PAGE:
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In my searching the common solution to this problem is to add an event handler to handle once the invoke operation has completed.

Unfortunately, my IValueConverter needs to return a value so having the handler is not much help. I have also tried a do/while loop until the operation is complete but the loop never closes.

I have also tried just a simple wait operation but it still returns null. I know that my DomainService returns the correct value but the Converter never gets to see it.

Is there anything I can do in this instance? Having a converter that works would remove/reduce pretty much all future problems I can forsee.

My code: (i need something like this that works)

    InspectDomainContext context = new InspectDomainContext();
    string name;
    InvokeOperation<string> inv;

    public object Convert(object value, Type targetType, object parameter, System.Globalization.CultureInfo culture)
        string id = (string)value;
        inv = context.GetName(id);
        inv.Completed += new EventHandler(inv_Completed);
        // return here after the handler has completed
        return name;

    void inv_Completed(object sender, EventArgs e)
        name = inv.Value;
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2 Answers 2

up vote 1 down vote accepted

(new answer as it's completely different to the first one!)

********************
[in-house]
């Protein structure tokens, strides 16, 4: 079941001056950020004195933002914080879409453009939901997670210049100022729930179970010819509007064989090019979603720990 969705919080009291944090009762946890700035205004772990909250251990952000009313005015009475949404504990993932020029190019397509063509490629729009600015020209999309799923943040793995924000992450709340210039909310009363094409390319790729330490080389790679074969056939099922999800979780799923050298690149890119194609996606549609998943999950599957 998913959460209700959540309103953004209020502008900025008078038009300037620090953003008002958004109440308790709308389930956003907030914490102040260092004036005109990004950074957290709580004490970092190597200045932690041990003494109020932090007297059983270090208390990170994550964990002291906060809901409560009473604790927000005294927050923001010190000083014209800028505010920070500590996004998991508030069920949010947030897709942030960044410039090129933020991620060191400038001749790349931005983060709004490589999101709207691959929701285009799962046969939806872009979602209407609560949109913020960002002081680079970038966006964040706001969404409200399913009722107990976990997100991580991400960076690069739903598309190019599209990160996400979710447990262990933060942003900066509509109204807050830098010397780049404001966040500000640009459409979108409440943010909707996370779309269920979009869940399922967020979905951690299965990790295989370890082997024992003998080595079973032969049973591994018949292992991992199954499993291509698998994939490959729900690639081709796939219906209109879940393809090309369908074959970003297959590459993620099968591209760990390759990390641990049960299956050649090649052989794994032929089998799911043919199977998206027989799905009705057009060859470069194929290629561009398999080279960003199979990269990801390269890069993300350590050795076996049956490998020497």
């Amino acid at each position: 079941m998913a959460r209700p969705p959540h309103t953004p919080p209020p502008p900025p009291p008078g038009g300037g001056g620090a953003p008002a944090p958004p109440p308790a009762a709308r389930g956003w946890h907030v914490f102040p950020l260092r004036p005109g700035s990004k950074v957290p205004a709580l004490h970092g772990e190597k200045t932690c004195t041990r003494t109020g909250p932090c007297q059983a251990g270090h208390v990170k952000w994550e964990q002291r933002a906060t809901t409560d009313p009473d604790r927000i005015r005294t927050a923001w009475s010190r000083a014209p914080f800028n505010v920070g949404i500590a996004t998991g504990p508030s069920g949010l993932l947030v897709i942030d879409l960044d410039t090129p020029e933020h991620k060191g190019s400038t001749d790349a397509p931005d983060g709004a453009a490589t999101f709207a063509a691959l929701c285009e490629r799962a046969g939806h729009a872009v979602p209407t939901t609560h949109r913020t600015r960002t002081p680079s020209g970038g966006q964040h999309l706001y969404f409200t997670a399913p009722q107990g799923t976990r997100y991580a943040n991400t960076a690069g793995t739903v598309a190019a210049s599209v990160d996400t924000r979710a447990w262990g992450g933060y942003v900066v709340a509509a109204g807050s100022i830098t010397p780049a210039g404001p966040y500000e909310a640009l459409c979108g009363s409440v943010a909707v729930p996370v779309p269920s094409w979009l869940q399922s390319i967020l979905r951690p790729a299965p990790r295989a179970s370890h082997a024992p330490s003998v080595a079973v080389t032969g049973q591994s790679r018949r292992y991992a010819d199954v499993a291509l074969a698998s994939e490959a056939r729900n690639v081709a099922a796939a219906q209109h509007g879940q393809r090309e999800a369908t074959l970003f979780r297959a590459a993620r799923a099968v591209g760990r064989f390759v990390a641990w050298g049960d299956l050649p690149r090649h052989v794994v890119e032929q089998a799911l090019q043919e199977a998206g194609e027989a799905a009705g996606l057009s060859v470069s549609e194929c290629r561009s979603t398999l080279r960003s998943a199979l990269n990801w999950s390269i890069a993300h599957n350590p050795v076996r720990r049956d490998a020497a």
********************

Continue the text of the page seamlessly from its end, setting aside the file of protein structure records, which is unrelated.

This presumes you're using some sort of ViewModel datacontext pattern...

Rather than do this in an IValueConverter, you can create a second property on your ViewModel to hold the converted value.

public class MyViewModel
    private string _id;
    public string Id
        get { return _id; }
            _id = value; 

    private void UpdateConvertedName(string id)
        // Same as your 'Convert' code above

    private void inv_Completed(object sender, EventArgs e)
        Name = inv.Value;        

    public string Name { get; set; }

So instead of binding to ID with a converter, you'd just bind directly to Name. Whenever ID is changed, Name will be updated asynchronously. You may also need some INotifyPropertyChanged in the Name getter/setter, if you're using ViewModels you'll already be familiar with all of that.

As you're stuck with asynchronous calls, it could also be worth adding some UI indicators that a value is old or incomplete - I don't know what your setup is, but theoretically the client machine could be on a 28.8k connection from the other side of the world or a very slow mobile device, so your response time would be very poor. But that's not really relevant to the answer at hand!

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Wow, great answer! I hadn't thought to use the ViewModel but this makes sense. –  xhedgepigx Jun 8 '12 at 14:19
Phew, I'm glad you're using a ViewModel or that would be two crap answers! Hope this helps you get what you need. –  pete the pagan-gerbil Jun 8 '12 at 14:23

Could you just call it synchronously instead?

return context.GetName(id.ToString());

Otherwise, you will probably have to wait for .NET 4.5 and the async/await keywords, as I understand it (not played with it yet myself) this will let you put a 'wait' point somewhere in your method to not continue until the async part has finished.

But there's no way to make an asynchronous call behave like a synchronous one, as you're asking for. Why does it need to be asynchronous?

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it's LINQ to entities so it's automatically asychronous I'm not too sure how I could make it synchronous as any call to the domain service class is asynch, that's my understanding of it anyway, I might be wrong. –  xhedgepigx Jun 8 '12 at 11:56
Is that using WCF RIA Services? –  pete the pagan-gerbil Jun 8 '12 at 11:59

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